Most of the time, what we see as a Full Moon isn’t perfectly full. We always see the same side of the moon, but part of it is in shadow, due to the Moon’s rotation. Only when the Moon, Earth and the sun are perfectly aligned is the moon 100% full. That rarer alignment produces a lunar eclipse.
The September 10, 2022 Full Moon is often called the Harvest Moon (an Anglo-Saxon name) and it is fullest at 5:59 a.m. EDT. Technically, the Full Moon known as the Harvest Moon is the one closest to the September equinox around September 22. The Harvest Moon is the only Full Moon name determined by the equinox rather than by a calendar month. In most years, it is in September, but around every three years, it falls in October.
Actual crop harvests, such as corn, have nothing to do with Full Moon names though. The name Corn Moon is the version of harvest that a number of Native American tribes called this month’s Moon. The Celtic and Old English names include two harvest names – Wine Moon and Barley Moon – and also Song Moon.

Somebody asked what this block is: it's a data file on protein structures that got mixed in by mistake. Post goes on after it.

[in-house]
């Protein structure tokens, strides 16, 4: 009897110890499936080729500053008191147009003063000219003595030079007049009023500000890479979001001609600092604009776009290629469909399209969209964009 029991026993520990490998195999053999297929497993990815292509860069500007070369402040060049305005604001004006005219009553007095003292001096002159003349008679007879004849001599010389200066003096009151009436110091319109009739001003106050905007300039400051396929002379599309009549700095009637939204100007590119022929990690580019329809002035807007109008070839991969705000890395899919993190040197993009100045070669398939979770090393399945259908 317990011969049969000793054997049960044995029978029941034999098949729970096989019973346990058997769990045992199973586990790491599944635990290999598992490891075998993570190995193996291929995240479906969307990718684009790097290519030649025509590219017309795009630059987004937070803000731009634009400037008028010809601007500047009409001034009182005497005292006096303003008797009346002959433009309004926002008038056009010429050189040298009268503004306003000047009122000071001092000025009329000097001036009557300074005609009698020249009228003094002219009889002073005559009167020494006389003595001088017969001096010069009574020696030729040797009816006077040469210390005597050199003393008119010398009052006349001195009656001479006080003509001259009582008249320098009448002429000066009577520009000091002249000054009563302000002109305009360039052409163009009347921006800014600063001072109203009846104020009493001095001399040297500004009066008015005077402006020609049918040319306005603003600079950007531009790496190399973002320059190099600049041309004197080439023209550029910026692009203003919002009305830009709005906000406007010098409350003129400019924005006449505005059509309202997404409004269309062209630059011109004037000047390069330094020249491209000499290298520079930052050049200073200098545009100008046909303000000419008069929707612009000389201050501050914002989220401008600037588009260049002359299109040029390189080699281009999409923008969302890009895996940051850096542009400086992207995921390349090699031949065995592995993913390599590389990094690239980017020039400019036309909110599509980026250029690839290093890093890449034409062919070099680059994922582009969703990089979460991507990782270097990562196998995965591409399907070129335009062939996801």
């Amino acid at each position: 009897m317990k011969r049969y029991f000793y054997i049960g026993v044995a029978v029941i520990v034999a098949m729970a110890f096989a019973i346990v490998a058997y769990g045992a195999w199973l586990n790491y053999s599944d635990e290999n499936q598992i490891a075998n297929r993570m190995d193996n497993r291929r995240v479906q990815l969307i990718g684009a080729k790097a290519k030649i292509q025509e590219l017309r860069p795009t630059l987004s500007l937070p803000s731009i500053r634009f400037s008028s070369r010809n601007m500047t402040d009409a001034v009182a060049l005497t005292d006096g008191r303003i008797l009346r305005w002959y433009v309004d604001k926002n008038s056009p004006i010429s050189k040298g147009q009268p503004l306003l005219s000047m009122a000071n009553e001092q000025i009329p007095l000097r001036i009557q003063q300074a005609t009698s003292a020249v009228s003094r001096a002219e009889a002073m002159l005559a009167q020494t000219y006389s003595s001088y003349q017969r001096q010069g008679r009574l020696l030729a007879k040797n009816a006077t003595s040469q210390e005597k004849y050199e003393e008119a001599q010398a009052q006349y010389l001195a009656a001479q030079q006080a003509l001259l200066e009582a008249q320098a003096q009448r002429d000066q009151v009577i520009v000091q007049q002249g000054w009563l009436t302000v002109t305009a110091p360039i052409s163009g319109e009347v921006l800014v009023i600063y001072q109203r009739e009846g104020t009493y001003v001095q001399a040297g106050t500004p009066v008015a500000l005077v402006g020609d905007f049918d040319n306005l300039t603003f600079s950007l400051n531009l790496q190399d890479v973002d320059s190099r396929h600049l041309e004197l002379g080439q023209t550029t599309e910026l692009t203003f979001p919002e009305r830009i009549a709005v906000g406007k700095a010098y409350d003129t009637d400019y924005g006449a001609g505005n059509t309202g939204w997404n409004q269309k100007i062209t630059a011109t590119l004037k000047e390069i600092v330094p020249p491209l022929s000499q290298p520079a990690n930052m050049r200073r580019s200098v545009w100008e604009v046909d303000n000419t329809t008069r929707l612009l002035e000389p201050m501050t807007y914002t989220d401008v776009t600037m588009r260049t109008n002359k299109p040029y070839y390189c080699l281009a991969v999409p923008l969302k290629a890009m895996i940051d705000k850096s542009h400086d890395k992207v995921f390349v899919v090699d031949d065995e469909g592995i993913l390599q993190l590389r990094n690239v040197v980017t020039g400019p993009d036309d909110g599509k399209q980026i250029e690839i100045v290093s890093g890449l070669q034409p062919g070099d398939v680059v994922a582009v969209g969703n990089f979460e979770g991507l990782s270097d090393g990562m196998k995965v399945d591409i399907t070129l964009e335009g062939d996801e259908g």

The September Full Moon is sometimes called the Chinese Chrysanthemum Moon and it coincides with the Mid-Autumn Festival – also known as the Moon Festival. As with the British Midsummer Eve, September 10 is not mid-autumn in America as the autumn equinox won’t even arrive until the 22nd. But in my part of the U.S., this is when you start to see chrysanthemums blooming both in the ground and appearing at stores. They are often in autumn colors and used as decorations. Florist mums are not hardy in Paradelle, so even if you plant them, they will not make it through the winter, so we most commonly see them in pots or transplanted for the season around homes. I have associated mums with autumn since my childhood as our garden had a row of them in orange, bronze, red, purple, white, and yellow.